I love pickles, but I don’t understand why they’re always forced on hamburgers. In fact, the last place I would ever eat a pickle is on a hamburger. Especially not the disgusting, cheap, soggy messes they have in burger joints.
But pickles themselves are delicious. And not just pickled cucumbers, mind you. Everything can be pickled. Pickled eggs, tofu, fish, green beans, carrots, jalapenos, tomatoes, and even fruit like apples, cherries, watermelon rind, and citrus taste amazing when pickled. Alongside jellies and jams, pickling is one of my favorite methods of preserving food.
It’s pretty easy to do, too. It just takes vinegar and pickling salt at its most basic level. You can get fancy to make delicacies like kimchi (pickled and fermented spiced cabbage) and sauerkraut (pickled cabbage without the spicy), and a host of other treats.
Lack of Good Pickles
Unfortunately, there aren’t many decent pickles in the world. Outside of white labeled store brands, which basically come from the others, we have Vlasic, Claussen, and Mt. Olive to choose from in Arizona grocery stores. None is particularly flavorful.
They’re all soggy, discolored, often containing artificial flavors and so much sugar and other bad ingredients. That “kosher” dill has to be separated from the rest always makes me uneasy too. I’m not Jewish, but I recognize what kosher means, and when plants aren’t considered kosher, it bothers me. It’s very easy to get a pareve listed as kosher – it just needs not have small insects and larvae or be processed on equipment that processed meat or dairy.
And the pickles in store jars are only good when compared to the limp, soggy messes that are on our burgers. It’s like going from a level -10 to a solid 0. You feel like you’re getting something, but it’s only because of the comparison.
I constantly reach out the PR reps and marketing agencies, so I went on the hunt for decent pickles the past few years, and I keep coming back to one brand.
The Real Dill, a Colorado-based pickle company, consistently serves up the best small-batch pickles I ever tasted. Not only are the cucumbers (and other vegetables) better quality than I find in store jar pickles, but the flavor variety goes above and beyond what’s on our shelves.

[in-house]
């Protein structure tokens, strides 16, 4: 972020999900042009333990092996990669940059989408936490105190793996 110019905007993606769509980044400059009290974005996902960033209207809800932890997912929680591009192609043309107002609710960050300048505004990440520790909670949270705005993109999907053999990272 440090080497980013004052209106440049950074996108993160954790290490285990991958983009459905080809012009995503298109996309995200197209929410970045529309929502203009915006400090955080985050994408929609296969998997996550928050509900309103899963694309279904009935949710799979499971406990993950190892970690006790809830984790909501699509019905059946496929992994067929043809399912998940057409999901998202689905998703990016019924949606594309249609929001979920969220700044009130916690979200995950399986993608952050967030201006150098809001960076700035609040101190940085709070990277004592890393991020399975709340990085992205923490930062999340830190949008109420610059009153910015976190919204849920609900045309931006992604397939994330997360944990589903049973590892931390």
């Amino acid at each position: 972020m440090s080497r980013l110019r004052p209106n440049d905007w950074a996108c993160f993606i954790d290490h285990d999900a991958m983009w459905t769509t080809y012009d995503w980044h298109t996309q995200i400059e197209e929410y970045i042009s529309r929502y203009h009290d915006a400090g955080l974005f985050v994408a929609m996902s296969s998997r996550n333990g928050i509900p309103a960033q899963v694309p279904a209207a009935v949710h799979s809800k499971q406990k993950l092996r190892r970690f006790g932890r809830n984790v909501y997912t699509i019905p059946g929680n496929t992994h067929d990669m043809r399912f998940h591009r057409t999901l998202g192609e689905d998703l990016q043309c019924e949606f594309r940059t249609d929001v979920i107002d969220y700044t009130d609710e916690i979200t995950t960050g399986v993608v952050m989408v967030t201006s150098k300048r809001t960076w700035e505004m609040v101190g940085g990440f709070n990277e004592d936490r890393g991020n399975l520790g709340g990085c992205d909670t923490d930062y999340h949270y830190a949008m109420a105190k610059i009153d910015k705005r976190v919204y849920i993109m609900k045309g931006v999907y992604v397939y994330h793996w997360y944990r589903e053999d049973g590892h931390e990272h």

A Dilly of a Pickle
The Real Dill’s pickles look handcrafted, artisinal, and well-made. The flavors I have above are Caraway Garlic, Jalapeno Honey, and Habanero Horseradish (I’m a fan of spicy foods). They also have seasonal varieties like Thai Chile Ginger and Spicy Caribbeans.
Over the past three years, I’ve probably eaten about a dozen jars of Real Dill pickles (along with a few others), and I still love them the most. When you bite into one of these pickles, it tastes like a cucumber. It’s as fresh and juicy as the cucumbers I use for my green juice.
They fight back when you bite into them, and when you cut through with your teeth, you can feel and hear the snap. That’s the sign of a really good pickle. And it’s not just cucumbers.
We also tried this year’s Creole Spiced Okra, and it’s exactly what you’re hoping for. It’s not super hot – in fact, it’s actually really mild on the spice meter. But because Creole spices are used, it’s as flavorful as your favorite gumbo.
The only problem I do have is with the company’s Bloody Mary mix.
A Bloody Bad Bloody Mary
The only downside to the Real Dill is its Bloody Mary, which appears to just be a hodgepodge of every leftover spice and pickle they have. I love a good Bloody Mary during Sunday brunch, but neither the neighbor nor I could make it through this. It’s too complicated.
The amount of flavor is an everything bagel multiplied by 100. It’s just too much. Caraway, pepper, salt, habanero, and so many other things hit the tongue that you start to crave the soothing flavor of the vodka in it.
These people have no idea how to make a decent drink, but their pickles are simply out of this world. Check them out at https://therealdill.com/